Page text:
Latest data from SQM Research reveal nearly 27,000 distressed properties in Australia looking for new owners, which could mean big bargains for buyers as bank and finance companies try to recoup their losses through forced sales, price slashes, or reserve price removal.
According to the report, death, divorce, and desperate vendors are just some of the reasons why such properties exist. Brisbane's Gold Coast remains to be the nation's hotspot for distressed sales, but they can also be found in mining town properties.
According to financial sector regulator ASIC, missing mortgage repayments
can happen to anyone, especially in sectors like mining and media, which are both facing rising unemployment.
However, property repossessed by lenders is just one per cent of the total default figures reported by banks in their annual results. Lenders are generally reluctant to repossess properties because of the legal and administrative costs, as well as potential bad publicity.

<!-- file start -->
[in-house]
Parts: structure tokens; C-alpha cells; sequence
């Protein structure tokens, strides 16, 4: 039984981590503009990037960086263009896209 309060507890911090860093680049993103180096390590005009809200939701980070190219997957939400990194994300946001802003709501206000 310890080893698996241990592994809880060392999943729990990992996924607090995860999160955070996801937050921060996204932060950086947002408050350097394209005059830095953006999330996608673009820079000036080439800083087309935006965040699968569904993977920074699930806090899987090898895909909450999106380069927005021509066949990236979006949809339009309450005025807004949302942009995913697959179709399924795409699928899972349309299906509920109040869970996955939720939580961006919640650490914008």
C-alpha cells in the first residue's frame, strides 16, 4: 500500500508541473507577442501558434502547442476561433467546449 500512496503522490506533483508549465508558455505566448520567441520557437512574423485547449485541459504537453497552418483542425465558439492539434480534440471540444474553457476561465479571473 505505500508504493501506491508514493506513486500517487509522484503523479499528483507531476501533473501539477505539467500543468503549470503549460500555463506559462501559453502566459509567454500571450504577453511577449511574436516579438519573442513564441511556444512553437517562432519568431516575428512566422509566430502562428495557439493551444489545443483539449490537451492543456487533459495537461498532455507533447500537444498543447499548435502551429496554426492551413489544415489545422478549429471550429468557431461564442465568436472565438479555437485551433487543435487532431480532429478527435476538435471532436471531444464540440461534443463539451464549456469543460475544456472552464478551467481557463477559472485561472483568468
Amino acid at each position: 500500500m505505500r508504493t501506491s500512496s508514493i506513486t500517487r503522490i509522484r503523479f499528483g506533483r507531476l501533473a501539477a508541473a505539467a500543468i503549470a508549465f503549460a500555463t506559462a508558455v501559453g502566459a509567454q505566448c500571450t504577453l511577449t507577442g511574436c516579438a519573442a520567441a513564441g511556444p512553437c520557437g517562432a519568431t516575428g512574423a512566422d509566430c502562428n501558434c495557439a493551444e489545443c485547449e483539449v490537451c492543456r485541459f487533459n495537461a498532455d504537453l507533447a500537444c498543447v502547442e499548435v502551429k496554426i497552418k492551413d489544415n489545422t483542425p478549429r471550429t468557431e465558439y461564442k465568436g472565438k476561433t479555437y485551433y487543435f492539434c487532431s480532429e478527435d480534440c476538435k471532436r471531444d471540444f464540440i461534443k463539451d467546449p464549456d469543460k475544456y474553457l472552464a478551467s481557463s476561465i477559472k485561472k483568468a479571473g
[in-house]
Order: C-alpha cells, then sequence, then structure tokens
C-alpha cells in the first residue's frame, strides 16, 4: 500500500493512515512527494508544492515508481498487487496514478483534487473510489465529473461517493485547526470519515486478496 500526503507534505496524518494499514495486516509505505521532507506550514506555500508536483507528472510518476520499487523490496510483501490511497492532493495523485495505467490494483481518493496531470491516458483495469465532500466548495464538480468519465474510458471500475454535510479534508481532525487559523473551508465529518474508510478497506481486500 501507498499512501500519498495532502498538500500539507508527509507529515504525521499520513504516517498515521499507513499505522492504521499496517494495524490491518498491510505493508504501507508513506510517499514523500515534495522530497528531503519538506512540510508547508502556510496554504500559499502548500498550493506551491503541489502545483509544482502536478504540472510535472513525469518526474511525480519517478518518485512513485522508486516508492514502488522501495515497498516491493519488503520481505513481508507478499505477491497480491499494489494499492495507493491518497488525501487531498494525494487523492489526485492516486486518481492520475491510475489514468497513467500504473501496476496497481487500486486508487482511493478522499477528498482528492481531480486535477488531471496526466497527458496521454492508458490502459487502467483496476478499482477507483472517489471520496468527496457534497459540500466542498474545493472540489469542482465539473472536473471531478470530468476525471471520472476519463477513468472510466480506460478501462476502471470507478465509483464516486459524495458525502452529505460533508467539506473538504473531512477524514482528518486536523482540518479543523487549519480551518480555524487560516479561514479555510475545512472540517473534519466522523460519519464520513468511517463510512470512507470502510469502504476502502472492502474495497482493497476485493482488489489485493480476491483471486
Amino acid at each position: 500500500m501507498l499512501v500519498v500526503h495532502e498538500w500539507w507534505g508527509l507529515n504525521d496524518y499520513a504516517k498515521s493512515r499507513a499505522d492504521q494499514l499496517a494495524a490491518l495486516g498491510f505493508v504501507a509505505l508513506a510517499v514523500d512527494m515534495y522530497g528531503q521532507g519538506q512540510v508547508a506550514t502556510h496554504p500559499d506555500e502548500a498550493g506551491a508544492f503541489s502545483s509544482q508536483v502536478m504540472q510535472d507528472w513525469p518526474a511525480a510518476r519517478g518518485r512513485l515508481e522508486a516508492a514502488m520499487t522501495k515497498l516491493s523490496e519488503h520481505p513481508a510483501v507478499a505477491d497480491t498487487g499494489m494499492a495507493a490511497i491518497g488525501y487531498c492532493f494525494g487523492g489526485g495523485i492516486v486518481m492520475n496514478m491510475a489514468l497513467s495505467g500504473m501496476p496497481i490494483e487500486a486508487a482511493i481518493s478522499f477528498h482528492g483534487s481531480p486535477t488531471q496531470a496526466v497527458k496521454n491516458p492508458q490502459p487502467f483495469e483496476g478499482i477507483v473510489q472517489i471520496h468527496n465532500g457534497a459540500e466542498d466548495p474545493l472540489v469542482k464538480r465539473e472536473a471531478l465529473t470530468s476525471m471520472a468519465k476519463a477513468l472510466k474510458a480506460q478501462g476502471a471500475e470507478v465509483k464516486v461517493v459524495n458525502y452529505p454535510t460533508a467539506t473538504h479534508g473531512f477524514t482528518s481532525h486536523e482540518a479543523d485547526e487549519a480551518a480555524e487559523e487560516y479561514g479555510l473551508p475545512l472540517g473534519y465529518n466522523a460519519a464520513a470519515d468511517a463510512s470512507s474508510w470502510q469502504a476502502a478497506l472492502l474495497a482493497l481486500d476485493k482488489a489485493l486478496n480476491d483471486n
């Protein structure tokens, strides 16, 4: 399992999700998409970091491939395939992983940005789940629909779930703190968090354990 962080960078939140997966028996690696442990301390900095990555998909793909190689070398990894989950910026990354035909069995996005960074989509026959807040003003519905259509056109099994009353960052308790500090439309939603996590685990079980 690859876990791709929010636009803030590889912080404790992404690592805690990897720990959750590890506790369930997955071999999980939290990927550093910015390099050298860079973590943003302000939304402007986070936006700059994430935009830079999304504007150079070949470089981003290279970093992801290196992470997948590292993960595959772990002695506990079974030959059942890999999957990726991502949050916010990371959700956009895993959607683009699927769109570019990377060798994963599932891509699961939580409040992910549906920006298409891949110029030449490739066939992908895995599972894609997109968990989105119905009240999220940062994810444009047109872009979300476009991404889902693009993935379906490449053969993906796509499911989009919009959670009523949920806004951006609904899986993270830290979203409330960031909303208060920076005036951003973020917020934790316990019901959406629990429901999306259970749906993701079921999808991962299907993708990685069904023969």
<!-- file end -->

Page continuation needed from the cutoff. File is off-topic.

"We have sound lending practices," said a spokeswoman for Westpac Groups. "We only consider repossession as a last resort."
Westpac and other major lenders have implemented several strategies to assist customers with financial problems, like extending the loan term, allowing a short-term moratorium on repayments, or deferral of payment.
ASIC also advises borrowers to avoid borrowing more money from friends and family or using credit cards, which usually have much higher interest rates. Refinancing, consolidating debt, or switching home loans can also add more costs.
"It is stressful and embarrassing to talk with a lender but taking action quickly means you can stop a small problem from becoming a big one," said an ASIC spokesman.
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